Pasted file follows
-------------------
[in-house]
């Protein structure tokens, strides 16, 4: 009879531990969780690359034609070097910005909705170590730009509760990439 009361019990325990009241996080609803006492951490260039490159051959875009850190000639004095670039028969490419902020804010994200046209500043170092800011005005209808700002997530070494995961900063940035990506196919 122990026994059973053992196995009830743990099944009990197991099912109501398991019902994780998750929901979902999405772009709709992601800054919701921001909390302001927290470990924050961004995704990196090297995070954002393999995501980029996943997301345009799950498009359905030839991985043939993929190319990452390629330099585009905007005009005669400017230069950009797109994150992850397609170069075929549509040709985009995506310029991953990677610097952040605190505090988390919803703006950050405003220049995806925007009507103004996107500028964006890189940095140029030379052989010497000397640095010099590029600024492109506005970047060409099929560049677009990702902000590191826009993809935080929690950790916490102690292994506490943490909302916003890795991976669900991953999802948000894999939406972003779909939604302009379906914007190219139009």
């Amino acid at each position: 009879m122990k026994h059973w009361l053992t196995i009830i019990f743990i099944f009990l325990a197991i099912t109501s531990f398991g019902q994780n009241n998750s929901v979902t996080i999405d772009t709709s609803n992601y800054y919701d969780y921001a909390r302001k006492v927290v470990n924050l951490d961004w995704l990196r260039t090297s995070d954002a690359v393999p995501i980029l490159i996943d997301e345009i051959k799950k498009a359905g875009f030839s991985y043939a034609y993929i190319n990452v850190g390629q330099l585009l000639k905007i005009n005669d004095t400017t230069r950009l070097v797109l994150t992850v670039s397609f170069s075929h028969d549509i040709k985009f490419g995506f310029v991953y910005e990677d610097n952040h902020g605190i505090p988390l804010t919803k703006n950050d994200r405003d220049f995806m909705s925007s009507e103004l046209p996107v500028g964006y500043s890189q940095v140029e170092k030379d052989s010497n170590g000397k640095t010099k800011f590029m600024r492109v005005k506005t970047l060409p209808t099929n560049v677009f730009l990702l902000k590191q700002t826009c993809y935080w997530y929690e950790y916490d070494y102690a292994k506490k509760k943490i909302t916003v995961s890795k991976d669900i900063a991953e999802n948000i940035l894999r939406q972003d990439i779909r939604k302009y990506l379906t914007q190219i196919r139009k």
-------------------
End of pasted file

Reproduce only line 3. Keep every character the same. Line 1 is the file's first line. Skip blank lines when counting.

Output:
């Amino acid at each position: 009879m122990k026994h059973w009361l053992t196995i009830i019990f743990i099944f009990l325990a197991i099912t109501s531990f398991g019902q994780n009241n998750s929901v979902t996080i999405d772009t709709s609803n992601y800054y919701d969780y921001a909390r302001k006492v927290v470990n924050l951490d961004w995704l990196r260039t090297s995070d954002a690359v393999p995501i980029l490159i996943d997301e345009i051959k799950k498009a359905g875009f030839s991985y043939a034609y993929i190319n990452v850190g390629q330099l585009l000639k905007i005009n005669d004095t400017t230069r950009l070097v797109l994150t992850v670039s397609f170069s075929h028969d549509i040709k985009f490419g995506f310029v991953y910005e990677d610097n952040h902020g605190i505090p988390l804010t919803k703006n950050d994200r405003d220049f995806m909705s925007s009507e103004l046209p996107v500028g964006y500043s890189q940095v140029e170092k030379d052989s010497n170590g000397k640095t010099k800011f590029m600024r492109v005005k506005t970047l060409p209808t099929n560049v677009f730009l990702l902000k590191q700002t826009c993809y935080w997530y929690e950790y916490d070494y102690a292994k506490k509760k943490i909302t916003v995961s890795k991976d669900i900063a991953e999802n948000i940035l894999r939406q972003d990439i779909r939604k302009y990506l379906t914007q190219i196919r139009k």